You think you know where you live? Think again! I've lived in Colchester for over forty years, yet last Saturday I went down a town centre street that I had never before visited. And what a story it has to tell.
So what has been happening? Walk Colchester http://www.walkcolchester.org.uk/ is a local organisation promoting the cause of pedestrianism. The group has been around for about a year, and their first big task was the development of a community mapping site. The next big project was to place itself amongst the international community of "walking as transport" advocates. And later this year Walk Colchester are promoting a series of practical projects to make the town more walking friendly.
Last weekend was Jane's Walk weekend, where there have been a series of local walks led by local people, celebrating the legacy of Jane Jacobs http://en.wikipedia.org/wiki/Jane_Jacobs . Colchester was the first town in the UK to take part in this international festival. Eleven exciting walks and events were set up, the publicity machine was set rolling, the sun shone, and the crowds turned up.
And what's the story behind the uninspiring looking place, in the photo at the top of the page? It's Arthur Street (a road, not a person), and Dorian Kelly, standing on a red stool, is getting near the end of a fascinating tour of the "Theatres and Lost Theatres of Colchester".
Now I consider myself fairly knowledgeable about Colchester and its history, and I thought Dorian might have maybe a dozen places to show us or talk about. And he came up with over thirty locations, varying from Roman amphitheatres, to halls used for AmDram, to old music halls, to flea-pit cinemas, to professional theatres. The photo is the location of Colchester's Bear and Bull-Baiting Ring, identified from a medieval map of Colchester. Looking back eight hundred years, not many bears were baited, as they were rare expensive items, but plenty of cattle had suffered on this spot. The tradition continued for centuries, with a slaughterhouse very nearby. Indeed this was the last surviving abattoir in the town centre, until closure a few years ago. However the meat tradition continues to this day, with the long established butchers "Allen's" in adjacent St Botolph's Street.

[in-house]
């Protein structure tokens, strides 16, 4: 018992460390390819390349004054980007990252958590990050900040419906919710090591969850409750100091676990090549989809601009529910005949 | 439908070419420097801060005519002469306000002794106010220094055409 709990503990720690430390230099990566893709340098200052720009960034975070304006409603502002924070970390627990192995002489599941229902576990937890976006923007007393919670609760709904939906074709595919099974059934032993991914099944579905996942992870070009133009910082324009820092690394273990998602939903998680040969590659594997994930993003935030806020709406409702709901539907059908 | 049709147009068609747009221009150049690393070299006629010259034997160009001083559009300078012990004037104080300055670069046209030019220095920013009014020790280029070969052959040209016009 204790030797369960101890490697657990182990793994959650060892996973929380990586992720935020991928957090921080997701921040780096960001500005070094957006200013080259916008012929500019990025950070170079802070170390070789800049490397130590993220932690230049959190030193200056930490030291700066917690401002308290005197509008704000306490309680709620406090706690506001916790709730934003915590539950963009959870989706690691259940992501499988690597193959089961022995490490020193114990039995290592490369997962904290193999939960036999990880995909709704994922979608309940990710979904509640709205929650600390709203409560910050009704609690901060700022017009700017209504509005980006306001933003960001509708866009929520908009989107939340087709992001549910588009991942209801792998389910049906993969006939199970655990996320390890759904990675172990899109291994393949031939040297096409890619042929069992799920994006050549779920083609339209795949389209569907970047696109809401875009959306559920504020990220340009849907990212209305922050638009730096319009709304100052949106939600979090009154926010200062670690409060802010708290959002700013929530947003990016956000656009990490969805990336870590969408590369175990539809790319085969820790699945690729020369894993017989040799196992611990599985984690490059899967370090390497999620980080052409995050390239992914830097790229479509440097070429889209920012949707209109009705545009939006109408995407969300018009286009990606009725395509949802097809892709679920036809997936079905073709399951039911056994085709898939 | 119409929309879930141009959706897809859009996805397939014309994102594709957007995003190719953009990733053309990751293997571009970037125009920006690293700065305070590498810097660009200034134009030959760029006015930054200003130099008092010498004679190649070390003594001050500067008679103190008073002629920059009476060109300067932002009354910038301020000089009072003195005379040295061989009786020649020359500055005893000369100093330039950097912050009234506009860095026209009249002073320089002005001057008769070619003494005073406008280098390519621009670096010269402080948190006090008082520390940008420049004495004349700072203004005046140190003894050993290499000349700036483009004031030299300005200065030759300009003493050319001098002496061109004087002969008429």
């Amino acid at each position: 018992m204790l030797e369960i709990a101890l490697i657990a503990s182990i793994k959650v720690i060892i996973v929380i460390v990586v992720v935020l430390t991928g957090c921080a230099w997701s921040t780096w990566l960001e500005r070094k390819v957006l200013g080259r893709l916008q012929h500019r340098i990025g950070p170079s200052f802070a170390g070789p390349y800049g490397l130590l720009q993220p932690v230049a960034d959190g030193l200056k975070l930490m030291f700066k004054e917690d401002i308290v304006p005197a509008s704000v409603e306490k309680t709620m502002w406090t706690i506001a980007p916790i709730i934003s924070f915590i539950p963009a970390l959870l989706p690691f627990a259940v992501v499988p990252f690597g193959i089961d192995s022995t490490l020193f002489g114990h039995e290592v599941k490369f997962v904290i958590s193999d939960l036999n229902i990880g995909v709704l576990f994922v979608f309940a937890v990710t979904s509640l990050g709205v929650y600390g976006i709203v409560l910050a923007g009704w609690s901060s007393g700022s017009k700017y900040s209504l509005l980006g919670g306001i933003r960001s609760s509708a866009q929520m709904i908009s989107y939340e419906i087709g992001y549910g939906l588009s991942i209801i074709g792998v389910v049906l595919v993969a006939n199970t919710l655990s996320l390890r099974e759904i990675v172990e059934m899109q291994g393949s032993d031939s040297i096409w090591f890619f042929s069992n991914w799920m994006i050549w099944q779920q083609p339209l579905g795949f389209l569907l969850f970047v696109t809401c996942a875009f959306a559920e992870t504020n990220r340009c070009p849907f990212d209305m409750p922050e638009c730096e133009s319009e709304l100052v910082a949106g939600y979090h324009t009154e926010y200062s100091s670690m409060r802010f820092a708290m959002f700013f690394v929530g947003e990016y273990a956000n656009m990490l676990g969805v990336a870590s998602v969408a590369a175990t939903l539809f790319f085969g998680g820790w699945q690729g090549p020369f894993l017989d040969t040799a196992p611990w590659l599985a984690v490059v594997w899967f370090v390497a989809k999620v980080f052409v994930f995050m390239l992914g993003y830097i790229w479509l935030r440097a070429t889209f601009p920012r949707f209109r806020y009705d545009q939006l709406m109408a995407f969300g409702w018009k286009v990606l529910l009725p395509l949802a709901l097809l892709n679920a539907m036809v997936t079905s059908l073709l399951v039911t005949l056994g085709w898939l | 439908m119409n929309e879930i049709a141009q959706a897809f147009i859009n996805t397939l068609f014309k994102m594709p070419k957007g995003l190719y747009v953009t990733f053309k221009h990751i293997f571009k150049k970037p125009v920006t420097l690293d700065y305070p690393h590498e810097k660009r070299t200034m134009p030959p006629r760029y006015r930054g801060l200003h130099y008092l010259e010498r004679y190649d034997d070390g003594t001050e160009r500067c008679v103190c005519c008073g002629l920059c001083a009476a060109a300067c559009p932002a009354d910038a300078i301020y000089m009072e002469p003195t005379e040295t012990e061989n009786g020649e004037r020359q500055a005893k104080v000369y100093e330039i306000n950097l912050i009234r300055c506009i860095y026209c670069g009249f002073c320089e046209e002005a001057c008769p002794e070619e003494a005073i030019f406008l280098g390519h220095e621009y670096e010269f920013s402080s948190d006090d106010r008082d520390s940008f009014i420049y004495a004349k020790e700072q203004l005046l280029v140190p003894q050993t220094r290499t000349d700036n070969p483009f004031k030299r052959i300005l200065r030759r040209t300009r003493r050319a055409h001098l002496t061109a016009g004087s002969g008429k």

And from these facts, we move into speculation. Why were animals baited at this location? Maybe this was where the Romans had their amphitheatre (Camulodonum must have had one somewhere, but where exactly?), and the medieval people took over the ruined oval shape for their activities? And what happened after it was a bull ring? The town must have had an Elizabethan theatre, but no site has been identified. Think of Shakespeare's "The Rose" or "The Globe" theatres on London's southbank. Maybe a theatre became the next tenants of the circular arena of the killing floor, on waste land just outside the town walls?
What we see now are the remnants of some Victorian housing, and a big shed now being used by Emmaus, the charity that helps tackle poverty and homelessness, and helps recycle old furniture. All trace above ground of the bull ring has gone, but the disused slaughterhouse remains, and Allen's trade on, with 800 years of meat history under the fingernails of this corner of town.
So when you next walk to work, increase the sense of occasion by thinking about the history of the places you walk through. There's a tale to tell, wherever you tread.